Chester Hawkins was first elected sheriff of Clearfield County in 1978. Before that he served five months as acting sheriff after the resignation of Sheriff John Anderson.
When the governor appointed Carl Rowles to fill the vacancy, Hawkins ran against him in the next election and won. Thus most residents have come to know and respect Hawkins over the last 36 years as sheriff.
Hawkins grew up in Madera. His father was a construction worker. Hawkins worked summers through high school on a dairy farm. After graduating he joined the U.S. Air Force, where he served in the military police. He had a brief interlude working construction before he joined the state police force.
Hawkins said he worked with the state police for two years when a friend suggested he check into a job as deputy with the county sheriff’s office. He called and was offered a job immediately, as the office had just had a deputy quit. That was in 1972.
Hawkins remembers when he first began his job at the sheriff’s office. The department neither had radios nor a dispatcher. He had to provide his own gun.
Anderson had applied for a state grant to provide the county with a control center, plus car and portable radios. When Hawkins became acting sheriff, he had the task of administering the grant funds. He established a 911 control center that was originally housed in the basement of Mountain Laurel Nursing Home, rented through the county.
At first the center only dispatched for the sheriff’s office, as most of the other municipal police departments had their own systems. But eventually the other municipalities came under the county control center.
Hawkins said his last official act as “acting sheriff” was to hire Sharon Porter as supervisor for the 911 center. When the county commissioners took over control of the center in 1982-83, Porter was made director of the center.
Hawkins said Debra Archer was one of the original dispatchers and is still a dispatcher today. The 911 control center is now located on Leonard Street.
The sheriff’s office also ran the county jail, until the new jail was built in 1982. The previous jail was not as secure and had several incidents of breakouts. Hawkins remembered one such breakout, when he was still deputy.
The inmates had managed to get above a drop ceiling in the prison library and chipped away the cement that held a window in place. They were able to move the window to set on the wood supports for the ceiling, and get around it to jump to the ground.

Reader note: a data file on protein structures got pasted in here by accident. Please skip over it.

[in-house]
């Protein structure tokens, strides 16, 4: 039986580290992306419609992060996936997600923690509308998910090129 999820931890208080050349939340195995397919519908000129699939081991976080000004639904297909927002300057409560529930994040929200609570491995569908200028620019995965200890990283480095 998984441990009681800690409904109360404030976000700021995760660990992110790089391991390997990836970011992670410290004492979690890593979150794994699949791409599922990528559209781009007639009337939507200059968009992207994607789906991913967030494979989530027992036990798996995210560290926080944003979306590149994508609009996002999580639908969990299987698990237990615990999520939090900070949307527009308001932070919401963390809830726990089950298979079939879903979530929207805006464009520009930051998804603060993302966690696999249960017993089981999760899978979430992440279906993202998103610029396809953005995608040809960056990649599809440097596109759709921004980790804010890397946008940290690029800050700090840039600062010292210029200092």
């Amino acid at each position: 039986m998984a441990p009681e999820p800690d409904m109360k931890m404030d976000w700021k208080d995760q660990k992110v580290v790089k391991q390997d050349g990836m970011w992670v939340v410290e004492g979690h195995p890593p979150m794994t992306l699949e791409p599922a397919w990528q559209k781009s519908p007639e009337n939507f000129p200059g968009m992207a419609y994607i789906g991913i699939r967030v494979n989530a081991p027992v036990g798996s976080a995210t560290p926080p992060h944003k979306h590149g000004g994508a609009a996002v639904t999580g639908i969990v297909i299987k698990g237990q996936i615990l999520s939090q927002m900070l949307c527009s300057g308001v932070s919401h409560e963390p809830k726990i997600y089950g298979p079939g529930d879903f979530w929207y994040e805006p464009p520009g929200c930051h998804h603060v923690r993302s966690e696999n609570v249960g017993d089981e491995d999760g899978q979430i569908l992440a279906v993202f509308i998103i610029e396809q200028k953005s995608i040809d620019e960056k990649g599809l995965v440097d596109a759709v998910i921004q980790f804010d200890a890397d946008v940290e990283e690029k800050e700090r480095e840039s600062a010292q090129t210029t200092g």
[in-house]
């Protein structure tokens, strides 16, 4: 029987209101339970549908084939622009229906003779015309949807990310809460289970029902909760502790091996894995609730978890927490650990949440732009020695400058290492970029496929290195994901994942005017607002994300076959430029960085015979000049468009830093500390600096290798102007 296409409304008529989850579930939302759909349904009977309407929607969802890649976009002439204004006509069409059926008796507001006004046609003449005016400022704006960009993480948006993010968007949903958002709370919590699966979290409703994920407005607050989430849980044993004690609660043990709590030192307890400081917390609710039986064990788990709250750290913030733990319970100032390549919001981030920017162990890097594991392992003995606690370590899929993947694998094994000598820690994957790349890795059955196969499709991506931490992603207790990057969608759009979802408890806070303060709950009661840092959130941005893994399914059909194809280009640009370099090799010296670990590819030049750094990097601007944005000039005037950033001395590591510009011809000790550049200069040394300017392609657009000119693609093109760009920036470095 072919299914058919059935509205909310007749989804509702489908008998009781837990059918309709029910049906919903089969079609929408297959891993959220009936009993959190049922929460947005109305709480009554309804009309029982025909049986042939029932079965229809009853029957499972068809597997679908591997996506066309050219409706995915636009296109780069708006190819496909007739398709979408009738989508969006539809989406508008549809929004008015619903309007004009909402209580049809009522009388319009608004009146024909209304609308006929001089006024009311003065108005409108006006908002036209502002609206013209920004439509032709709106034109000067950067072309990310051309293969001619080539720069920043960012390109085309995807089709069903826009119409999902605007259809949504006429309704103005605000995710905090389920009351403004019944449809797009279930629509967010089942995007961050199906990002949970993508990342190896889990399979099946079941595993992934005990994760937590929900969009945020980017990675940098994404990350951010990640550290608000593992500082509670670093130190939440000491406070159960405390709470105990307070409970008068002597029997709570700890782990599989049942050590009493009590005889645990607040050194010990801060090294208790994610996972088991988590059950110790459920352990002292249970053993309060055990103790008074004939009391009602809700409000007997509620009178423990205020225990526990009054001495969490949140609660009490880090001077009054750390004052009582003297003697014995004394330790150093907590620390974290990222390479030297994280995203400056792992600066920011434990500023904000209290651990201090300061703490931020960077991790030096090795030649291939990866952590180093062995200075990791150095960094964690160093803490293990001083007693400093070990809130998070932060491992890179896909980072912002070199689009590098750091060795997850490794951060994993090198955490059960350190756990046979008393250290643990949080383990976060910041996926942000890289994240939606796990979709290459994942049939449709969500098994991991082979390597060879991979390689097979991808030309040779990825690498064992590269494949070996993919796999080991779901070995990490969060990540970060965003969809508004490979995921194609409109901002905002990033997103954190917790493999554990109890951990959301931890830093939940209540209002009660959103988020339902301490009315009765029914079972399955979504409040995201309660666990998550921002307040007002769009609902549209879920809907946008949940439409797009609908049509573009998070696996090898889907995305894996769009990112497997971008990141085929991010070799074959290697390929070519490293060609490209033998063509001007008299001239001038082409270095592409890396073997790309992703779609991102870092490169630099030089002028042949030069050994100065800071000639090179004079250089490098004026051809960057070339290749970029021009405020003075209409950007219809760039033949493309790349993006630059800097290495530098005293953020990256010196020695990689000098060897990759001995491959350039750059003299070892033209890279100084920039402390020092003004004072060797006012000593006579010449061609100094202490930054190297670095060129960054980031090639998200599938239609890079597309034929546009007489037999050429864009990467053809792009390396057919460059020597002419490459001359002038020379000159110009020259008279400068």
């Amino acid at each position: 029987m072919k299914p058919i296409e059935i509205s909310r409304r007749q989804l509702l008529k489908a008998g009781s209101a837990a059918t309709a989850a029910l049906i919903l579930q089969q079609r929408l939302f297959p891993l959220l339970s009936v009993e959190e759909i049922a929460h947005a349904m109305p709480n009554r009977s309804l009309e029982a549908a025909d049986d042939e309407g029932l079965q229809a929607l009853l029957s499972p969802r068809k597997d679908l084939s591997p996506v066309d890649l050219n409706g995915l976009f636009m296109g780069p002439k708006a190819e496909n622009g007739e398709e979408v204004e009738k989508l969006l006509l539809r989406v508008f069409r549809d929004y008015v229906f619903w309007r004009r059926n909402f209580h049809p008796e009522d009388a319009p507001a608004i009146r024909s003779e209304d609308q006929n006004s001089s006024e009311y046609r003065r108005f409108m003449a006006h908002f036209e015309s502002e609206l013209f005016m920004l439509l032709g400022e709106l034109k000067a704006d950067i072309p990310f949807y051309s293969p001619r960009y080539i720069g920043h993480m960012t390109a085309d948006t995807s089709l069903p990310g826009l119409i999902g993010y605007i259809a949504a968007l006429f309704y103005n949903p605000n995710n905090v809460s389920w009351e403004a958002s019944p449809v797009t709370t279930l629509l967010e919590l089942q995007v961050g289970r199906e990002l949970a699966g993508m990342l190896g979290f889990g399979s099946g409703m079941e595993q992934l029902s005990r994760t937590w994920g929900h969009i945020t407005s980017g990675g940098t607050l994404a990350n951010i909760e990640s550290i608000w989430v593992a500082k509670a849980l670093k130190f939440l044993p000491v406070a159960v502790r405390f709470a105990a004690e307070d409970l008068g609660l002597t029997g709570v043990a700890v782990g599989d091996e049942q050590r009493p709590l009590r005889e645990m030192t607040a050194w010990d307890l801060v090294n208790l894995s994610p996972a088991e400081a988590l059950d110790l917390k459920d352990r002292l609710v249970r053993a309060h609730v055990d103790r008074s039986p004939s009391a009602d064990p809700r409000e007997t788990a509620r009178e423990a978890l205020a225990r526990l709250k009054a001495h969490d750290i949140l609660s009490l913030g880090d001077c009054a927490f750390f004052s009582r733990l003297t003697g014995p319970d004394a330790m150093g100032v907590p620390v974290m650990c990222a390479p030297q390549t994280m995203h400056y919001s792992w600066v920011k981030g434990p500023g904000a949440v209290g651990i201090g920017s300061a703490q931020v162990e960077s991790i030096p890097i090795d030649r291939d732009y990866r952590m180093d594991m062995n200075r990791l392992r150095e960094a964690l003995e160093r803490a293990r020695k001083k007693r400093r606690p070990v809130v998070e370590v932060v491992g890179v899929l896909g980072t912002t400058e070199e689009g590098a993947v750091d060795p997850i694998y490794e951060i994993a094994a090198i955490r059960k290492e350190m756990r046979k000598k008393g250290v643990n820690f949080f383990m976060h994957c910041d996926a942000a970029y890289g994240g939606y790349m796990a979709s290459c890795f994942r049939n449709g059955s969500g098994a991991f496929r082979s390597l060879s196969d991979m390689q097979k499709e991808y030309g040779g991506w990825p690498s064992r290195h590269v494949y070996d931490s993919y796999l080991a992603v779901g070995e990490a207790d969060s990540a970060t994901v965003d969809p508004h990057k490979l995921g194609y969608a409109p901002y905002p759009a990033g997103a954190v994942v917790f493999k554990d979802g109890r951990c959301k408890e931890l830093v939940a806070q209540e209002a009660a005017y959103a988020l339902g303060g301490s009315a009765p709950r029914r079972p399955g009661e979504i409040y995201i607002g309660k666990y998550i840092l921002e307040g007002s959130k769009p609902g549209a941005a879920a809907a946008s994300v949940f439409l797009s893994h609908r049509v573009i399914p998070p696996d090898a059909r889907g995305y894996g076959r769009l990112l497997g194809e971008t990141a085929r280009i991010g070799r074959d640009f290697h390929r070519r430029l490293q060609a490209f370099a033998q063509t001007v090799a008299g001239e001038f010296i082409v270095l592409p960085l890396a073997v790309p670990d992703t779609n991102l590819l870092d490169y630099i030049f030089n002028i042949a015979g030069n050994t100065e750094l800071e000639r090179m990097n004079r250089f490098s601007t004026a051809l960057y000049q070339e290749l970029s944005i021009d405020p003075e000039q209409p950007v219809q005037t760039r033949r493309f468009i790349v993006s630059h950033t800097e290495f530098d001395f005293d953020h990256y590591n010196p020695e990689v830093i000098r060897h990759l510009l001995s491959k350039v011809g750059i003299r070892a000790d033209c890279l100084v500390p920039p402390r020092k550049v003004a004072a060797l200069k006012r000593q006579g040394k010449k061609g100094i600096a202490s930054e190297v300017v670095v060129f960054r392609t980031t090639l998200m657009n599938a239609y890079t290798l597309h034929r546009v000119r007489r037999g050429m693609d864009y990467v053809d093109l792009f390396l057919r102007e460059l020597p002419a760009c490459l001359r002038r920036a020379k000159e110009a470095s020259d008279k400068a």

Hawkins, who was deputy at the time, assisted in recapturing the escapees. One in particular was driving a truck to get away. Hawkins shot out the back window of the truck. He said when that window blew out the escapee pulled over right away and allowed himself to be captured.
Hawkins met his first wife, Sandy while he was deputy. Hawkins said their daughter, Roemehl, is a costume designer living and working in Los Angeles. He said the toughest part of his job when it came to family life was being on call 24-hours-per-day and seven-days-per-week.
He was the only one on call until Sandy was diagnosed with cancer and died in 1998-99. Then he shared the on-call duties with his Chief Deputy, Robert Snyder. They have continued to share the duties since.
Bad Days as Sheriff
When asked about the worst day he could recall as sheriff, Hawkins said it had to be February of 1989 when Chet Ogden tried to take hostages at the courthouse. He explained that Ogden, enraged over recent court decisions in his divorce case, had developed a plan to take then District Attorney Fred Ammerman, Judge John Riley and Hawkins hostage at the courthouse by asking them to attend a special meeting.
Hawkins said he decided not to bother attending but received the call while on his way from home about Ogden’s attempt. It turned out that Ammerman and Riley had not taken the bait for the special meeting either. However, Judge Cherry was holding court, for which several state troopers were in attendance. Ogden tried to make the best of a plan gone wrong and take Cherry hostage instead.
Hawkins said when Ogden pulled his gun on Cherry, all the police officers in the room pulled their guns as well. Snyder happened to be standing in front of the judge as he came into the court, and Cherry stepped back from the room to safety. Ogden quickly gave himself up in light of the circumstances. Hawkins keeps the pistol Ogden carried that day, with the evidence tag, in his desk.